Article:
Tool of the Week: Shun Knives

Smack Writer, Editor, Mold Eater, Zip-Lock Wrangler

Shun Knives

Ask any chef and they’ll tell you that the one kitchen tool they can’t live without is a good knife.  The same is true in my home kitchen.  I cannot live without my stunning Shun knives, and I’ll tell you why they are a good investment for you too.

Japanese knives rank among the best in the word.  And yes, they come at a price.  My Shun Premier knives range from $100 to $200 individually, or start at $350 for a three-knife set – but they are well worth the price.  The first time you cut through a tomato or pepper like you’re cutting into warm butter, or make razor thin slices of meats or cheese without effort, you’ll swear you’ll never use another knife again.


The construction of the knife itself alone justifies the price.  When looking for a good knife you want a high quality steel or ceramic blade that is encased all the way through the handle of the knife, and a handle with a comfortable grip for optimal control.  Manufactured in the knife-making capital of Seki City, Shun’s knives are made from layered damascus steel with a striking, hand-hammered finish (known as “tsuchime” in Japanese), that reduces drag when cutting, keeping foods from sticking to the knife blade.  And don’t let the pretty pattern fool you.  Sandwiched between more than 30 layers of that Damascus steel, lies a thin hard core that creates the edge.  At Rockwell 61, it’s extremely hard, which gives it the ability to hold a 16-degree edge for a very long time.

As a female cook, I like the Shun for its light weight as well.  It does not feel heavy or clunky in my hand, and the handle has a nice grip which contours well to my slim hands.  For this reason, it may be more comfortable for you than some of the German knives on the market.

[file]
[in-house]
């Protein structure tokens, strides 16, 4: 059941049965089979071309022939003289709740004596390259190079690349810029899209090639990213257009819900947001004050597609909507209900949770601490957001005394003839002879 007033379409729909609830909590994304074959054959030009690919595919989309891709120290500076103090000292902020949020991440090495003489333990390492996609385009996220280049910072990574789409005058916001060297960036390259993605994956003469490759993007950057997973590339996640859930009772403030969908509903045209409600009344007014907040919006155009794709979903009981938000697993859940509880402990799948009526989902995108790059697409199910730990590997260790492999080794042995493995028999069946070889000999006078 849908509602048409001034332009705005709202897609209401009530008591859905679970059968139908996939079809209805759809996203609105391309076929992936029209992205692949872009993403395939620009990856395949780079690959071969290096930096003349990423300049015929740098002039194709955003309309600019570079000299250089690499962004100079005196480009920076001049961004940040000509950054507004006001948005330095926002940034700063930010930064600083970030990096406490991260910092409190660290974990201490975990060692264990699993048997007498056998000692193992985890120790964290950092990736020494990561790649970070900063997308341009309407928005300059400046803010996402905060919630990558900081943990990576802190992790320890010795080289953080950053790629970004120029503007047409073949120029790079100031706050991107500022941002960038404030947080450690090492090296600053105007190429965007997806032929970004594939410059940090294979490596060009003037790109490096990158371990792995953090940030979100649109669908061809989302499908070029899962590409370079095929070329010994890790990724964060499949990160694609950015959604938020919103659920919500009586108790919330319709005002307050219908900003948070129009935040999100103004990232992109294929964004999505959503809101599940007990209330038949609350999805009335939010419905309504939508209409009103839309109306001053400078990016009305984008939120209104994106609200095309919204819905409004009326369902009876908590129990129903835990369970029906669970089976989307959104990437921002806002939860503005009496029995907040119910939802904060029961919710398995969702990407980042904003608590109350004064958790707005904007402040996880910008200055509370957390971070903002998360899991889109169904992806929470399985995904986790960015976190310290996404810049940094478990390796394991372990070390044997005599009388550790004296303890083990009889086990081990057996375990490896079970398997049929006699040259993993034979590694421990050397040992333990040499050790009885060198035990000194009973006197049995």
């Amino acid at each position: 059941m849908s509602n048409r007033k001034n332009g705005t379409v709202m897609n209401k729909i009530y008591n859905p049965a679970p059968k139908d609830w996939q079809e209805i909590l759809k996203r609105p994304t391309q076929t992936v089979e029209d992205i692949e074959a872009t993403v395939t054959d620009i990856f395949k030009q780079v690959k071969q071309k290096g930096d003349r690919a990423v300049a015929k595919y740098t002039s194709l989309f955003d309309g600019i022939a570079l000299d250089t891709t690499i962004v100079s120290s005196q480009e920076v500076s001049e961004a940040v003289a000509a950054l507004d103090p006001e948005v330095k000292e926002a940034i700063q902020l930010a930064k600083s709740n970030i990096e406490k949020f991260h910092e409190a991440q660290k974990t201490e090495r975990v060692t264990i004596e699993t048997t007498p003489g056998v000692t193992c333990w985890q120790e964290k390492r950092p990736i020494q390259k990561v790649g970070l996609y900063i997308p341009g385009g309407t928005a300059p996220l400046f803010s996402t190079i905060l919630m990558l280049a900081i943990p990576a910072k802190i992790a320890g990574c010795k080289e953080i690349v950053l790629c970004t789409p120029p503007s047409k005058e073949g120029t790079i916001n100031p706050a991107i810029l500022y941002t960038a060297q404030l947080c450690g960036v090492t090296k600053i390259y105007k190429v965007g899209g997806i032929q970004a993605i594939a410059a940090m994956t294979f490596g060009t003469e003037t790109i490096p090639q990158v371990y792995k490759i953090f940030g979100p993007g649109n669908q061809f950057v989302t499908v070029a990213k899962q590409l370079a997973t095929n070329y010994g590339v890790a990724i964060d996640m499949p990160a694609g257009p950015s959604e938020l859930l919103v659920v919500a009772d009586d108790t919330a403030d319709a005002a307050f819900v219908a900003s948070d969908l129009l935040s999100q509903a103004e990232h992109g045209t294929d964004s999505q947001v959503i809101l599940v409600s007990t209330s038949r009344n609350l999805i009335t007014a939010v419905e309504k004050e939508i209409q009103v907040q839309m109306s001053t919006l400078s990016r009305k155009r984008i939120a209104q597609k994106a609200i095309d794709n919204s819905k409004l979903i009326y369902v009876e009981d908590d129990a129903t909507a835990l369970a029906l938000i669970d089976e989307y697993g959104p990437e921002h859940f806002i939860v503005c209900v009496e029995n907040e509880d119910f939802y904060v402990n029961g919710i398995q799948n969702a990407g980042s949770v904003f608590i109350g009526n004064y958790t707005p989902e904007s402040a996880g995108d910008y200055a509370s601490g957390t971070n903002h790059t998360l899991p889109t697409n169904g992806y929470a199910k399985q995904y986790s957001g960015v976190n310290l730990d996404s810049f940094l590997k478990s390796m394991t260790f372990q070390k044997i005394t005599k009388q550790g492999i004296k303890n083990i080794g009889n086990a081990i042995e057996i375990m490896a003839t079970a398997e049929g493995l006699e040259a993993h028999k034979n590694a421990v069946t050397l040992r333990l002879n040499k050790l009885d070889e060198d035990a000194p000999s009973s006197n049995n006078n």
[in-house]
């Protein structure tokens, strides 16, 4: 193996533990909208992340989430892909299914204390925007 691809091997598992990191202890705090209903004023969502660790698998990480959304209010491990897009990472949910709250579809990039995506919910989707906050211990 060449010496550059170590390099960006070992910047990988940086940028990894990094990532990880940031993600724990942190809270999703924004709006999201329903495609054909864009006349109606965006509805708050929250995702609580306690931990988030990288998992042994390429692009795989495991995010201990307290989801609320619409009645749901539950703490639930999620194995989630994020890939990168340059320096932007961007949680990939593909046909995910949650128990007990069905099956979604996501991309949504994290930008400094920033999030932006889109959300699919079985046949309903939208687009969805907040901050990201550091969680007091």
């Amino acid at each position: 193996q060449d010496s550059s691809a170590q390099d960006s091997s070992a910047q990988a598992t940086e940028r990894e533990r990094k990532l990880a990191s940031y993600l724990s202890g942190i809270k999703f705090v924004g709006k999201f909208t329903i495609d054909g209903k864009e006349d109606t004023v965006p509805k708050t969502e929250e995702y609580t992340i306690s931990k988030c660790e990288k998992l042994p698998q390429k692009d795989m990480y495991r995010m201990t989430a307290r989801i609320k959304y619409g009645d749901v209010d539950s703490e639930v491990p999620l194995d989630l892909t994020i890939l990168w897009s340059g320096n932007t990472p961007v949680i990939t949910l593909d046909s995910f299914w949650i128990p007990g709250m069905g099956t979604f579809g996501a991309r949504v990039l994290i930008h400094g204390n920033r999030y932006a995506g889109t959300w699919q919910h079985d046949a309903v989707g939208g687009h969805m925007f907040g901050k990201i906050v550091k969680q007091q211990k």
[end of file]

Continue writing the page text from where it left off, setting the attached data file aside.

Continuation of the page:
Still feeling overwhelmed by the idea of a big investment?  The good news is that you don’t need many knives.  If you are just starting out, look for a Chef’s knife in the 8”-10” range, a small utility knife in the 4”-6” range, and a serrated bread knife.  Add a good pair of kitchen shears, and you are good to go.  You can always add more knives to your collection as you desire.


Bottom line – try out several knives to get the best fit and weight for your hand and let the kitchen fun begin.  You’ll look forward to slicing and dicing with these premium blades, and that prep work will be surprisingly faster without the struggle of cutting using dull or wiggly blades.  While it is true that sharper blades typically mean less cuts to your own hands and fingers watch out!  My Shun knives are so beautifully sharp that I have nicked myself simply by accidentally grazing my finger on the back edge while chopping.  While I call that a sign of a good knife, we don’t want anyone in the emergency room!

Stay tuned next week for a review of the knife’s partner – a strong cutting board.

What a Tool!

The other tool of the week?  Johnny Manziel.  Manziel, who just completed rehab, has announced that he is letting go of his infamous money sign and dropping his “Johnny Football” persona.  While he is to be commended for these efforts, we’ll see what the new football season brings and whether he can really change his errant ways.  Perhaps refraining from throwing water bottles at the fans will be a good start.  Side note – frustration in the kitchen doesn’t end well either.  Always chop responsibly.